It is also important that women of child-bearing age are immune to rubella.

For further information regarding vaccination against rubella, speak with your healthcare professional.

How is rubella spread?

Rubella is most commonly spread when someone swallows or inhales the cough or sneeze droplets from an infected person. It can also be passed from person to person by direct contact.

What are the complications of rubella?

For most people rubella is a mild illness and they recover within about three days. 

However, possible complications of rubella include: 

  • Arthralgia (lingering joint pain that may take a month or more to get better)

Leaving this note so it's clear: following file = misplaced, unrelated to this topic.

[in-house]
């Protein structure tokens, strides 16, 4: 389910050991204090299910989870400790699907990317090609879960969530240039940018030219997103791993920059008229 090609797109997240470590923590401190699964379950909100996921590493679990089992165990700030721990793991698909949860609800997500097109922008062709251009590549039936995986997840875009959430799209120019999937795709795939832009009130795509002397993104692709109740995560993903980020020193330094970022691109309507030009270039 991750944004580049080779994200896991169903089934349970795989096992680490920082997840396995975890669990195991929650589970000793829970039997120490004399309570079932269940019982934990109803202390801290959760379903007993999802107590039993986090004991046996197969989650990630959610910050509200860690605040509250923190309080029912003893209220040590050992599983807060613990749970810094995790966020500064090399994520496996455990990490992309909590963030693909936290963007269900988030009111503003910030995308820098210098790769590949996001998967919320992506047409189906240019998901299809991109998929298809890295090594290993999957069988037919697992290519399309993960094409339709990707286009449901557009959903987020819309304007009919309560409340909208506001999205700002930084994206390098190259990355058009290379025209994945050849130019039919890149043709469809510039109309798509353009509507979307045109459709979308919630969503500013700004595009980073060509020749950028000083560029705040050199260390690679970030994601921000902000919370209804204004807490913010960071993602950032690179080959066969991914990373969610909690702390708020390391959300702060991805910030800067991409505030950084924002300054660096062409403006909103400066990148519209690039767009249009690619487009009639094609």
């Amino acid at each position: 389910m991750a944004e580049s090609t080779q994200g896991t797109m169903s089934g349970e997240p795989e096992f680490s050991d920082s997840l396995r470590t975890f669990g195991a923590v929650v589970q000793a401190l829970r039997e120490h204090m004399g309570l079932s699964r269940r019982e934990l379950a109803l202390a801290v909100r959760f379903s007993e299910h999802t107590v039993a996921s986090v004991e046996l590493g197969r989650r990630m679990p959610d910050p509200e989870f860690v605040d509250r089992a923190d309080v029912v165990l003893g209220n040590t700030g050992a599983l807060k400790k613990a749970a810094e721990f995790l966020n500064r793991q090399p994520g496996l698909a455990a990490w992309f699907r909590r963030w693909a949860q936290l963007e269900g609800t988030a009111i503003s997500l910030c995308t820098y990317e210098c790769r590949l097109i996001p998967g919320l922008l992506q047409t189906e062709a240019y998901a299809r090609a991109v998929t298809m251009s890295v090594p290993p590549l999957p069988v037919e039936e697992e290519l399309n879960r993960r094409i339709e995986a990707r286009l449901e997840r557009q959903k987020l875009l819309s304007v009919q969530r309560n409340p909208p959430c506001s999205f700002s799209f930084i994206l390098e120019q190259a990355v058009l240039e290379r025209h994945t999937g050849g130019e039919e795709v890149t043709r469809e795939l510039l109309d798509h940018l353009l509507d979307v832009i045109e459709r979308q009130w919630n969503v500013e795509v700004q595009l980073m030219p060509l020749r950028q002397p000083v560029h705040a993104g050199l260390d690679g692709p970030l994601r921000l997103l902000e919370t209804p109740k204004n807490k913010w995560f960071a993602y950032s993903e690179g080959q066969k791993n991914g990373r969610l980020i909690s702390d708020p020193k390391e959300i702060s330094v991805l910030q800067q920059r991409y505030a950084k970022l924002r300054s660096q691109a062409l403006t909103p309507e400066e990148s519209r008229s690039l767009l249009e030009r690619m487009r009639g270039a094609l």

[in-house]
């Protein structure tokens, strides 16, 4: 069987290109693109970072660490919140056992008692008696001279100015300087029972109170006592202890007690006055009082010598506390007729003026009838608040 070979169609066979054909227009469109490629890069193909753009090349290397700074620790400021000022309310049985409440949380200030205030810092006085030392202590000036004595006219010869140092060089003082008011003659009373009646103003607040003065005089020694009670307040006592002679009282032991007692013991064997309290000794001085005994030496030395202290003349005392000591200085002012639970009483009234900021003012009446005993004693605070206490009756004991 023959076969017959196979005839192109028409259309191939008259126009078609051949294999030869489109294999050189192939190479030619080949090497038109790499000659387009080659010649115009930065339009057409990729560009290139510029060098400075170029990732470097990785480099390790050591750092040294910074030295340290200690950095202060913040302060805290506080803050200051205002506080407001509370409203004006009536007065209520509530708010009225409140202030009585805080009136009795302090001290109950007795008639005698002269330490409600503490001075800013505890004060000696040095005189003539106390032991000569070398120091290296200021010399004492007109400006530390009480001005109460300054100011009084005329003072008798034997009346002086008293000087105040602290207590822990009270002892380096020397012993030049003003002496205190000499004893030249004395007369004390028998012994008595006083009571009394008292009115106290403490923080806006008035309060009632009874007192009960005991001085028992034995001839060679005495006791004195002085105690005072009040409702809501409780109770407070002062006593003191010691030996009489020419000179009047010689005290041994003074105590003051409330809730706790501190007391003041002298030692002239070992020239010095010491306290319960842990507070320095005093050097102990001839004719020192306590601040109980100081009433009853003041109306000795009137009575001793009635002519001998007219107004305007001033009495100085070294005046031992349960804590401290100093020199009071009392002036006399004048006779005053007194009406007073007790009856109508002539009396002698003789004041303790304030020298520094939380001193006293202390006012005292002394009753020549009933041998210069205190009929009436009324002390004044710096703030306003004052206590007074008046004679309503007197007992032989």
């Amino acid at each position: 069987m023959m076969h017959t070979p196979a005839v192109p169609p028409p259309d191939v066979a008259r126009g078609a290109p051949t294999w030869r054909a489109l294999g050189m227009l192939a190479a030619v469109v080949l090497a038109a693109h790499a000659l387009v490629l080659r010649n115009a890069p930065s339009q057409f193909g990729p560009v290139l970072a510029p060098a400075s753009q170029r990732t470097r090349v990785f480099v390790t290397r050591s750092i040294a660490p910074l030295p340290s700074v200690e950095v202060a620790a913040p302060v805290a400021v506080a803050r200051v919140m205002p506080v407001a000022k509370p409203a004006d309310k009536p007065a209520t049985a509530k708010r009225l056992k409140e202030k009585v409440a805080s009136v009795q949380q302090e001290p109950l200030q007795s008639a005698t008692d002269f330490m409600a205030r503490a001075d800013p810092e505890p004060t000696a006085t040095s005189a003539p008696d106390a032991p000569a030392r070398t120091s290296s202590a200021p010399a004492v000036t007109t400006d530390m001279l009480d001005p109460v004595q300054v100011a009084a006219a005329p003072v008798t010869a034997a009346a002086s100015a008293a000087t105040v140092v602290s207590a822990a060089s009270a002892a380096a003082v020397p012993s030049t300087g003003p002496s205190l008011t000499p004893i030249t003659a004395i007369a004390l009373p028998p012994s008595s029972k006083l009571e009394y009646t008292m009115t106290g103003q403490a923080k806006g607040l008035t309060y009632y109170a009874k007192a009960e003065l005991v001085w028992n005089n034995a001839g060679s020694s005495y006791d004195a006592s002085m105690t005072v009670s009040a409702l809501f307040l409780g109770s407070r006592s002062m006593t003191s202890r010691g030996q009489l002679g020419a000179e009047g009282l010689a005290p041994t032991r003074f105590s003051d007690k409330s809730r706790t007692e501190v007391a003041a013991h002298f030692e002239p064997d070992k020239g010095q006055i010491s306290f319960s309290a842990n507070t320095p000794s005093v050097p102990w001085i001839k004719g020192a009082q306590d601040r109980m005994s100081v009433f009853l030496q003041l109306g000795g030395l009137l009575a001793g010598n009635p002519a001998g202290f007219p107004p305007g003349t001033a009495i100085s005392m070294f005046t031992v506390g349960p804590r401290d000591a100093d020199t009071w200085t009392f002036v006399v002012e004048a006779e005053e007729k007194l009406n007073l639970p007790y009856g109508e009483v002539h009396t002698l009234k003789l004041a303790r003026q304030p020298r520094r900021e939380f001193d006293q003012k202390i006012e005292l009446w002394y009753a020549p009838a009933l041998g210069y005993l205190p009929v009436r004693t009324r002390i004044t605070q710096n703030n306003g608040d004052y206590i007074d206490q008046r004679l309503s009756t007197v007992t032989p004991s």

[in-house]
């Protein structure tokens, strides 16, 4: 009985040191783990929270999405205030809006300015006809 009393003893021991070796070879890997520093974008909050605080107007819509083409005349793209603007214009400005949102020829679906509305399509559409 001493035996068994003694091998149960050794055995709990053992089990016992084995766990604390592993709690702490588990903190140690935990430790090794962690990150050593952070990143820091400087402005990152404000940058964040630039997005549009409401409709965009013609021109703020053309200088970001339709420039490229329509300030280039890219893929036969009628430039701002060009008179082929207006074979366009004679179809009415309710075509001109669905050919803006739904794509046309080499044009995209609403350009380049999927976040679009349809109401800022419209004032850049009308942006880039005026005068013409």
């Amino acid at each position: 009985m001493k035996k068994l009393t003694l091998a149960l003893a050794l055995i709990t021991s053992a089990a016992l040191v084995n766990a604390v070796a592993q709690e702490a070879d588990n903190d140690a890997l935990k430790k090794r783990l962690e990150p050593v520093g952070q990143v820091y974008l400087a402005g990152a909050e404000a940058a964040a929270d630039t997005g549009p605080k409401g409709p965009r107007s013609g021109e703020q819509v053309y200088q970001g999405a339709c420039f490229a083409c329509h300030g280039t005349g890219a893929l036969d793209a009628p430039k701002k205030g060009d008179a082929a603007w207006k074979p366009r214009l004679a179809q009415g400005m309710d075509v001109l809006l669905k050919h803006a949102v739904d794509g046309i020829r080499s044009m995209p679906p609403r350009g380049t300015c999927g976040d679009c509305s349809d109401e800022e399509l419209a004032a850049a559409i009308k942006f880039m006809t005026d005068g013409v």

• Otitis media (inflammation of the middle ear)
  • Encephalitis (inflammation of the brain), which can be fatal in some cases 
  • Arthritis (up to 70% of women who get rubella may experience arthritis; this is rare in children and men)


If an unvaccinated pregnant woman becomes infected with rubella virus, she is at risk of having a miscarriage, or her baby may die shortly after birth – particularly if she is infected early in her pregnancy. The developing baby can also develop serious birth defects such as:

  • Heart problems
  • Loss of hearing and eyesight
  • Intellectual disability
  • Liver or spleen damage.
What is the difference between measles and rubella?
Measles Rubella
Measles is caused by a virus that specifically infects the respiratory system Rubella is caused by a virus that invades the lymph nodes, eyes and skin